Monthly Archives: July 2007

August 26


Luke 13.10-17

Now Jesus was teaching in one of the synagogues on the Sabbath. And just then there appeared a woman with a spirit that had crippled her for eighteen years. She was bent over and was quite unable to stand up straight. When Jesus saw her, he called her over and said, “Woman, you are set free from your ailment.” When he laid his hands on her, immediately she stood up straight and began praising God. But the leader of the synagogue, indignant because Jesus had cured on the Sabbath, kept saying to the crowd, “There are six days on which work ought to be done; come on those days and be cured, and not on the Sabbath day.” But the Lord answered him and said, “You hypocrites! Does not each of you on the Sabbath untie his ox or his donkey from the manger, and lead it away to give it water? And ought not this woman, a daughter of Abraham whom Satan bound for eighteen long years, be set free from this bondage on the Sabbath day?” When he said this, all his opponents were put to shame; and the entire crowd was rejoicing at all the wonderful things that he was doing.

In this story we see a woman who has been cut off from her community, a community cut off from one of its members, and a “leader” who chooses public blaming of a victim rather than compassion. Jesus sees the woman and, without asking, knows her. He then restores not only her body, but also restores her to community. And the people, who were initially appalled, rejoice that their community is once again made whole by the healing of one. It brings to mind Paul’s writing about the body—if one member suffers, all suffer along with it. Jesus chooses to give life to both the woman and the community, rather than let them suffer even one more day.

August 19


Hebrews 11:29-12:2

By faith the people passed through the Red Sea as if it were dry land, but when the Egyptians attempted to do so they were drowned. By faith the walls of Jericho fell after they had been encircled for seven days. By faith Rahab the prostitute did not perish with those who were disobedient, because she had received the spies in peace.
And what more should I say? For time would fail me to tell of Gideon, Barak, Samson, Jephthah, of David and Samuel and the prophets— who through faith conquered kingdoms, administered justice, obtained promises, shut the mouths of lions, quenched raging fire, escaped the edge of the sword, won strength out of weakness, became mighty in war, put foreign armies to flight. Women received their dead by resurrection. Others were tortured, refusing to accept release, in order to obtain a better resurrection. Others suffered mocking and flogging, and even chains and imprisonment. They were stoned to death, they were sawn in two, they were killed by the sword; they went about in skins of sheep and goats, destitute, persecuted, tormented— of whom the world was not worthy. They wandered in deserts and mountains, and in caves and holes in the ground. Yet all these, though they were commended for their faith, did not receive what was promised, since God had provided something better so that they would not, apart from us, be made perfect.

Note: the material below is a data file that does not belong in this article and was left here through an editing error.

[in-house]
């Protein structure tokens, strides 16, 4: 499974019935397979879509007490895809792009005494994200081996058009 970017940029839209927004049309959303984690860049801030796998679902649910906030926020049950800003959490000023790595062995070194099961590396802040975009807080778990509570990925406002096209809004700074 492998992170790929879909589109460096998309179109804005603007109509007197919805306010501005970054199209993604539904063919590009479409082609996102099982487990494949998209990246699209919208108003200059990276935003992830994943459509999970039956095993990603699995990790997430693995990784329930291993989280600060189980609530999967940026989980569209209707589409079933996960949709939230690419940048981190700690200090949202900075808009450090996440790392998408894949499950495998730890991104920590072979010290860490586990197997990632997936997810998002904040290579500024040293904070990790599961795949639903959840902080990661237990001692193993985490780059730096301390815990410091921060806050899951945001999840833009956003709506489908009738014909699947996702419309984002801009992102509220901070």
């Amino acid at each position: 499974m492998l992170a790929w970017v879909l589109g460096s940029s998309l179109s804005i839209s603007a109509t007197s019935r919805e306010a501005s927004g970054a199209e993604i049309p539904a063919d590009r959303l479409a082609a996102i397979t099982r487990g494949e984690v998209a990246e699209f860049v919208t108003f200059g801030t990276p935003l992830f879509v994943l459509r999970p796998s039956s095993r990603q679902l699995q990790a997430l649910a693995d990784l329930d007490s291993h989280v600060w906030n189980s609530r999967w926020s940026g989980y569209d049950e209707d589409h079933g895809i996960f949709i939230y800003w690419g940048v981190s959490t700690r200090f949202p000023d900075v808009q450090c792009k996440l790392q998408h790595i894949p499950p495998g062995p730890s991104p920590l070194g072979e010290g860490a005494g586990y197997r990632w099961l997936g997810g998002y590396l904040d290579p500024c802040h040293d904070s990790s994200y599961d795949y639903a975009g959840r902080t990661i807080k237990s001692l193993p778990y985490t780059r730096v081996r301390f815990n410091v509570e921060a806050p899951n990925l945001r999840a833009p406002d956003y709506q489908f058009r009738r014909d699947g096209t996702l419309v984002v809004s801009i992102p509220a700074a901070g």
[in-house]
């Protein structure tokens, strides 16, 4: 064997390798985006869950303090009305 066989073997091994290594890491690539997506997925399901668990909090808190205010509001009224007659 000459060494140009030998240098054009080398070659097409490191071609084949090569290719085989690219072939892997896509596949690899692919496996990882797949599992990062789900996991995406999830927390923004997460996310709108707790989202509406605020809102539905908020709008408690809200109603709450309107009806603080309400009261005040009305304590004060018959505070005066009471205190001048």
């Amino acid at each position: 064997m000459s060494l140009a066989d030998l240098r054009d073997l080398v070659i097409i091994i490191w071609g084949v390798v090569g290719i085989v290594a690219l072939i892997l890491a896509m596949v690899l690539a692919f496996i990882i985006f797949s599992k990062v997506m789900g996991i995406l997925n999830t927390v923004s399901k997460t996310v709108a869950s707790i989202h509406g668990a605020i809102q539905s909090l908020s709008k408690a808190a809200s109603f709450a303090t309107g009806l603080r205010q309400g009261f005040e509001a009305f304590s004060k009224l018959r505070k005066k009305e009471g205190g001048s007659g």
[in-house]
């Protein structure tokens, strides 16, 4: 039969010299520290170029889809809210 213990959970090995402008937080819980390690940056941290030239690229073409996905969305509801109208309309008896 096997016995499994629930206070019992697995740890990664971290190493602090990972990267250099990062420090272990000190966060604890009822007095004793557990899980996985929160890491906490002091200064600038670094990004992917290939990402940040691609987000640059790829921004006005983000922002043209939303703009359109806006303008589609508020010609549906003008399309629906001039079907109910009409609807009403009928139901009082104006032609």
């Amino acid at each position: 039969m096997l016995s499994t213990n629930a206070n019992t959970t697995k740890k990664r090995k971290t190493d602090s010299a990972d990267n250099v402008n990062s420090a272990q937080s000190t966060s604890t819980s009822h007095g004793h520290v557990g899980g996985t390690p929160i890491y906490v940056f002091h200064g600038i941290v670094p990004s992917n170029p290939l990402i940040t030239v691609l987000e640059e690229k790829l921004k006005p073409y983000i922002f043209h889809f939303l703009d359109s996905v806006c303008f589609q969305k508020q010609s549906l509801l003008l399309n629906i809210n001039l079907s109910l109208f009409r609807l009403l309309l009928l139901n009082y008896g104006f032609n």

Therefore, since we are surrounded by so great a cloud of witnesses, let us also lay aside every weight and the sin that clings so closely, and let us run with perseverance the race that is set before us, looking to Jesus the pioneer and perfecter of our faith, who for the sake of the joy that was set before him endured the cross, disregarding its shame, and has taken his seat at the right hand of the throne of God.

This scripture invites us to think of ourselves as part of a marathon race that stretches back through time, each generation handing on the baton to the next. Each person has their leg of the race to run. They’re all different—some are longer, some shorter, some harder, some easier, some more glorious, some more mundane—but all are important to the overall race. And, the race isn’t over until the last person crosses the finish line. Sometimes we think about faith in purely personal terms, that it’s all about me and my personal salvation, etc. But this story imagines salvation as a corporate, communal affair—we’re all in this together. And even if we don’t get to see the victory, we trust the promise, and we are content in knowing that we have run our part of the race faithfully.